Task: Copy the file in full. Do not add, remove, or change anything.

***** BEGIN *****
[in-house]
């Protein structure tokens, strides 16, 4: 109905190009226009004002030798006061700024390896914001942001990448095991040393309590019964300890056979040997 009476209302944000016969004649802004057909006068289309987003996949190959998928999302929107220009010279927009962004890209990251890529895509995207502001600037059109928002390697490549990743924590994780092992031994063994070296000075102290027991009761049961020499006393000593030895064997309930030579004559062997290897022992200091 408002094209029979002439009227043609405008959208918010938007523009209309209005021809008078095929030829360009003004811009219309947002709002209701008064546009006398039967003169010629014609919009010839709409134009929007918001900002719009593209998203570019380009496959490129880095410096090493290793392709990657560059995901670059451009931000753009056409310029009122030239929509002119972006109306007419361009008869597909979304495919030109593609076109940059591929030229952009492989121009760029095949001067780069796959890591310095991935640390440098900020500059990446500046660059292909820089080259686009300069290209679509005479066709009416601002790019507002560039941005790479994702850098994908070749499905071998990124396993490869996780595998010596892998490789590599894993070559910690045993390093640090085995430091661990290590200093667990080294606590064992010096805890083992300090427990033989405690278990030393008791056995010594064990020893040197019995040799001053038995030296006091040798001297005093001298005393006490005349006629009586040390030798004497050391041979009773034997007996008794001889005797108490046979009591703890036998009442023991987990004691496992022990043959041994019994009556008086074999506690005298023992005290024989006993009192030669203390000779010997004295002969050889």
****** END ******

[in-house]
């Protein structure tokens, strides 16, 4: 109905190009226009004002030798006061700024390896914001942001990448095991040393309590019964300890056979040997 009476209302944000016969004649802004057909006068289309987003996949190959998928999302929107220009010279927009962004890209990251890529895509995207502001600037059109928002390697490549990743924590994780092992031994063994070296000075102290027991009761049961020499006393000593030895064997309930030579004559062997290897022992200091 408002094209029979002439009227043609405008959208918010938007523009209309209005021809008078095929030829360009003004811009219309947002709002209701008064546009006398039967003169010629014609919009010839709409134009929007918001900002719009593209998203570019380009496959490129880095410096090493290793392709990657560059995901670059451009931000753009056409310029009122030239929509002119972006109306007419361009008869597909979304495919030109593609076109940059591929030229952009492989121009760029095949001067780069796959890591310095991935640390440098900020500059990446500046660059292909820089080259686009300069290209679509005479066709009416601002790019507002560039941005790479994702850098994908070749499905071998990124396993490869996780595998010596892998490789590599894993070559910690045993390093640090085995430091661990290590200093667990080294606590064992010096805890083992300090427990033989405690278990030393008791056995010594064990020893040197019995040799001053038995030296006091040798001297005093001298005393006490005349006629009586040390030798004497050391041979009773034997007996008794001889005797108490046979009591703890036998009442023991987990004691496992022990043959041994019994009556008086074999506690005298023992005290024989006993009192030669203390000779010997004295002969050889």